October 20, 2011
Following the continuing protests of self-immolation in Kiriti by Tibetan Monks against religious repression in Tibet, the Chinese military and police have besieged the Tibetan city of Kiriti making their presence known with armoured personnel, trucks and batons.
Below is an article published by Agence France Presse:
Police in full riot gear carrying automatic rifles and iron bars stand guard outside a huge Tibetan monastery in southwest China, the scene of a series of self-immolations by Buddhist monks.
The residents of the Kirti monastery -- one of the most important in Tibetan Buddhism -- have been living under these siege-like conditions since a young monk set light to himself in protest at religious repression in March  and died.
Since then, rights groups say five monks have burned themselves to death at the monastery in the small town of Aba, where a Buddhist nun this week became the first woman to self-immolate in a dramatic escalation of the protests.
Hours after the death of the nun Tenzin Wangmo on Monday, two AFP journalists gained rare access to the town in Sichuan province, high on the Tibetan plateau and famous for its centuries-old Buddhist temples.
Rights groups say nine monks and nuns have now set themselves alight in Sichuan and surrounding areas, with Aba town and the Kirti monastery becoming a flashpoint for the mounting anger at the erosion of Tibetan culture.
Police, many carrying riot shields and armed with clubs and iron, lined the streets of the town, which has a population of around 20,000 mainly ethnic Tibetans who say their culture is being eroded by China's government.
Large groups of soldiers in camouflage carried automatic rifles, metal rods with spiked tips and fire extinguishers, while police buses, trucks and armoured personnel carriers blocked the streets.
Shops and restaurants remained open and people went about their daily business on the streets of Aba, but police were checking all vehicles moving in and out of the town, slowing traffic through the main street to a crawl.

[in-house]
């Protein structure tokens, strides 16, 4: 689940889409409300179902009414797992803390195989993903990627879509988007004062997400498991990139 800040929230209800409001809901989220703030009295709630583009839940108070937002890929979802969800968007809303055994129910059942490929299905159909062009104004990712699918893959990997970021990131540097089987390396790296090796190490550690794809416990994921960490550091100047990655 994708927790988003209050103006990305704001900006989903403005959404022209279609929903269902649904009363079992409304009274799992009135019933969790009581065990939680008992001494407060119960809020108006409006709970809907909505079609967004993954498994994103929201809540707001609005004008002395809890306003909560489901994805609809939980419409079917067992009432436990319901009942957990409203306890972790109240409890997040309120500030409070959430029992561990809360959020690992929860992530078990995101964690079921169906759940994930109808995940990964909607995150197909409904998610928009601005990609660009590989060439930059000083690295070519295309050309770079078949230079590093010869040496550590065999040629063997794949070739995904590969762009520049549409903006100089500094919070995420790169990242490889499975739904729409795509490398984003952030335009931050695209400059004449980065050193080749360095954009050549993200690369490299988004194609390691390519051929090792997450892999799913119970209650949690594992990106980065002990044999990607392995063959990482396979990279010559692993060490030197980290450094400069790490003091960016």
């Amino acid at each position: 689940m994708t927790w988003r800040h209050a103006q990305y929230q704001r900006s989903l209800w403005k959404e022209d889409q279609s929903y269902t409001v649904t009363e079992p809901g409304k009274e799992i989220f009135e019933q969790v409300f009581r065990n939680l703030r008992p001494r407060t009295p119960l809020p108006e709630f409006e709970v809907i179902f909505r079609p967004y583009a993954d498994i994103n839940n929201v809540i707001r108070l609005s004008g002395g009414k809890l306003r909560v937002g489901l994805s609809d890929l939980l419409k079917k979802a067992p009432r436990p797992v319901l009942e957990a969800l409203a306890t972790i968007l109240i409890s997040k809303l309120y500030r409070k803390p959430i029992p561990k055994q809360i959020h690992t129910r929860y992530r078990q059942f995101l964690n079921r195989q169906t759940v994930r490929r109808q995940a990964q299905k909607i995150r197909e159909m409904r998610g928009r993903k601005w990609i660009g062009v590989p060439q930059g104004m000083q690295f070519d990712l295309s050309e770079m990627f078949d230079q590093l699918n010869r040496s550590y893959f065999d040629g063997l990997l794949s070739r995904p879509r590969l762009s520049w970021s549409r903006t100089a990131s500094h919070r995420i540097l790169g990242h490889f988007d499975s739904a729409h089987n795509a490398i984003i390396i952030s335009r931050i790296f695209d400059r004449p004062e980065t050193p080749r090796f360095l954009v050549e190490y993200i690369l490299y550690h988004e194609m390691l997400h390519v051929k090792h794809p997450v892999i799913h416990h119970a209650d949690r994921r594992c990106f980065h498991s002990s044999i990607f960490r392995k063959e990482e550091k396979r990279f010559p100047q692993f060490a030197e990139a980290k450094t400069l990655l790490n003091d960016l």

AFP's reporters were unable to gain access to the Kirti monastery, but saw large groups of police stationed outside the sprawling complex, as red-robed monks walked around inside.
Campaign groups Free Tibet and the International Campaign for Tibet (ICT) say there used to be more than 2,000 monks living in the monastery, but the number has now dwindled to fewer than 1,000.
They say that in recent months hundreds of monks have left the monastery, some of them taken away by authorities to undergo compulsory "patriotic re-education" programmes, and that the recent spate of self-immolations is a sign of the desperation they feel.
Many Tibetans in China are angry about what they see as growing domination by the country's majority Han ethnic group.
The latest government crackdown in the area was sparked by the death in March of Phuntsog, a young Kirti monk who set himself on fire on the third anniversary of anti-Chinese riots that shook Lhasa in March 2008, the bloodiest in Tibet in 20 years.
His death sparked mass protests in Aba and the surrounding area, known as Aba county.
Last month, China jailed three monks for between 10 and 13 years for helping Phuntsog to burn himself to death, sparking an international outcry.
Few, if any, foreign journalists have gained access to the town since then and AFP's reporters were briefly detained by police, who confiscated one camera and deleted photographs of police and the military presence.
"You can take pictures of all the scenery you want, but you cannot take pictures here," one policeman said. "You are free to leave. You must not stop until you have left (Aba) county."